You’ve watched her portray the troubled Eleven in Netflix’s Stranger Things, and now you’ll see her in a whole new light. Millie Bobby Brown is called to essay the titular character of Netflix’s Enola Holmes—the 16-year-old sister of the acclaimed detective (yes, you guessed it—Sherlock), in a role that demands wisdom and skill beyond what an average teenage girl in that era is capable of possessing. What follows is a hunt for answers, and a storyline that’s ripe with murder and intrigue, set in an unforgiving Victorian London that’s dark and mean. The game is indeed afoot!
The film, based on the first book in the Enola Holmes young adult novel series by Nancy Springer (The Case of the Missing Marquees in which Enola is actually 14 years old), follows the adventures of Sherlock’s and Mycroft’s (portrayed by Henry Cavill and Sam Claflin, respectively) younger sister. Directed by Harry Bradbeer, it centres on the most uncharacteristic and unladylike teenage girl who would much prefer to shoot arrows and jump out of moving trains, than take a husband. This damsel may be in distress, but she doesn’t need a man to do the saving.
Fiercely independent (since it’s established from the beginning that Enola spelt backwards is Alone), the film is a coming of age, and a rather beautiful portrayal of a young woman taking matters into her own hands. In fact, you will hear her proclaim with utter conviction, “I don’t want a husband.” Naturally, this doesn’t sit well with her brother Mycroft who, as would any man in that time, expect her to act like a lady and conform to society’s patriarchal views. This is evident in his response, “And that is another thing that will have to be educated out of you.” Eventually, this is what comes to define the central conflict in the film—female liberation in a rigid patriarchal society that’s unwilling to evolve. And given that the young detective hasn’t really grown up with any male role models to “educate” her in these gender stereotypes, she’s blossomed with the ideologies of her forward-thinking mother, Eudora (essayed by dynamic Helena Bonham Carter), whose way of life is reflected in one anthem: “Our future is up to us.”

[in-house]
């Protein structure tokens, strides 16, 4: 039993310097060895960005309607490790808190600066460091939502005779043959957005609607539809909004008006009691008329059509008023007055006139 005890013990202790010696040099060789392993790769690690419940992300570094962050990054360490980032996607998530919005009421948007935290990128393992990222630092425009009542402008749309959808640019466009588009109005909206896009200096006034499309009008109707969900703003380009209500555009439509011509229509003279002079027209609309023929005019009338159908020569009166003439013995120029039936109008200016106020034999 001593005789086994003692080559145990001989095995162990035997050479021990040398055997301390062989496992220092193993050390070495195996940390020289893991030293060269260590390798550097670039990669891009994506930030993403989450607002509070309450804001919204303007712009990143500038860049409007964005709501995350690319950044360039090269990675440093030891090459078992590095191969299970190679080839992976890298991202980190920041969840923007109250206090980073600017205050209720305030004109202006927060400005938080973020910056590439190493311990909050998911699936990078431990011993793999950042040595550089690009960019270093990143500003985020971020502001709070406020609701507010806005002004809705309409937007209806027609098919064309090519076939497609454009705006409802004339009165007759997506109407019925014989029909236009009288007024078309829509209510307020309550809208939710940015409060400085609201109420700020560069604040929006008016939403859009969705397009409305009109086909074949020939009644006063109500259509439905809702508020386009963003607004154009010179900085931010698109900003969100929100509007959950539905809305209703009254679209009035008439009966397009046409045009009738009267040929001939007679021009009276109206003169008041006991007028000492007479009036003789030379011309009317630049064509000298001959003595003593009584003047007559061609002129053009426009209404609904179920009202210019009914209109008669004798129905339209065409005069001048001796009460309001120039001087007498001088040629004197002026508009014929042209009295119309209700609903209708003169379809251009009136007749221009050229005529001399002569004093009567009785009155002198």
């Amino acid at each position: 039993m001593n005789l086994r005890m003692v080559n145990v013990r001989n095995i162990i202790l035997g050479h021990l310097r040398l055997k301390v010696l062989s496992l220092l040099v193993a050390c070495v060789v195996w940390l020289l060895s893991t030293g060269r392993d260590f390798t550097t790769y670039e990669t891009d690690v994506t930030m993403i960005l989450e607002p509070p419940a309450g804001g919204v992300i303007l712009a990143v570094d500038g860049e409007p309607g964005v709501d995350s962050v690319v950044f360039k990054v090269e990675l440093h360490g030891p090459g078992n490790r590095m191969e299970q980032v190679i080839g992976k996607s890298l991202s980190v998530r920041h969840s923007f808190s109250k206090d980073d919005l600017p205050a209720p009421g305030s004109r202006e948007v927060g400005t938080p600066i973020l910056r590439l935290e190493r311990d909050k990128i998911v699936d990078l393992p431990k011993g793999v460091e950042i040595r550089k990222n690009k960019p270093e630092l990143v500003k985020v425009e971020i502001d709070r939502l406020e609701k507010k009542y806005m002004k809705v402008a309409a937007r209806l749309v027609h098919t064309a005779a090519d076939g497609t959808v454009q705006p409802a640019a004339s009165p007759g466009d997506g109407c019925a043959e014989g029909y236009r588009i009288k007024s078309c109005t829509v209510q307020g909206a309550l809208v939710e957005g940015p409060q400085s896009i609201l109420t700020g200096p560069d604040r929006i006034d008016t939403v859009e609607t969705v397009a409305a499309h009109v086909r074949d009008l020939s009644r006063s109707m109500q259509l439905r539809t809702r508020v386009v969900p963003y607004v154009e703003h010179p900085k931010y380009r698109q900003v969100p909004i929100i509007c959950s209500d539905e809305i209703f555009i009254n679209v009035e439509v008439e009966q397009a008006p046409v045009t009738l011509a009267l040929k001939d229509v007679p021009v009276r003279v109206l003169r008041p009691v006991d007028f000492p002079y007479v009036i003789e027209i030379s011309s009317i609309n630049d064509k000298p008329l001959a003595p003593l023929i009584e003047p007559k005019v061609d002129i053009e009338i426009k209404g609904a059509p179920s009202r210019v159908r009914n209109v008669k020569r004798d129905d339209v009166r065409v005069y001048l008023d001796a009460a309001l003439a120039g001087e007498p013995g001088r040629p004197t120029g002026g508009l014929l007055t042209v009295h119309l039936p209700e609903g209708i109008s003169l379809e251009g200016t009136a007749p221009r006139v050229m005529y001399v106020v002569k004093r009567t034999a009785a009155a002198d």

However, Mycroft isn’t the only chauvinist (again as was characteristic of the men at the time) depicted in the film. Sherlock may not have been as alarmed after meeting his baby sister, but was equally dismissive of her intellect, “Thoughtful and imaginative, perhaps, but certainly no stranger to the weakness, the irrationality, of her sex.” However, Cavill’s Sherlock becomes far more forgiving towards the end of the film when he decides to not underestimate his sister any longer, and takes her on as his ward.
The film delivers on multiple fronts, but two accounts stand out: first, Brown gives us a powerful performance and we can’t wait to watch how she takes thing up a notch in the next instalment; and two, the writers meant for Mycroft to be contemptable and hated, and Claflin managed that splendidly through his performance. What lacked, however, is the cunning and condescending smirk that’s become synonymous with the portrayal of Sherlock and his deductive prowess. Cavill, dimpled-chin et al, and a towering personality nonetheless, could have perhaps been better utilised throughout the film. Instead, he’s relegated to mere eye candy, not that we’re really complaining.
Ultimately, this 123 minute-long film, does make for a must-watch, especially given its takeaway—our future is up to us. And that’s a big positive in my book.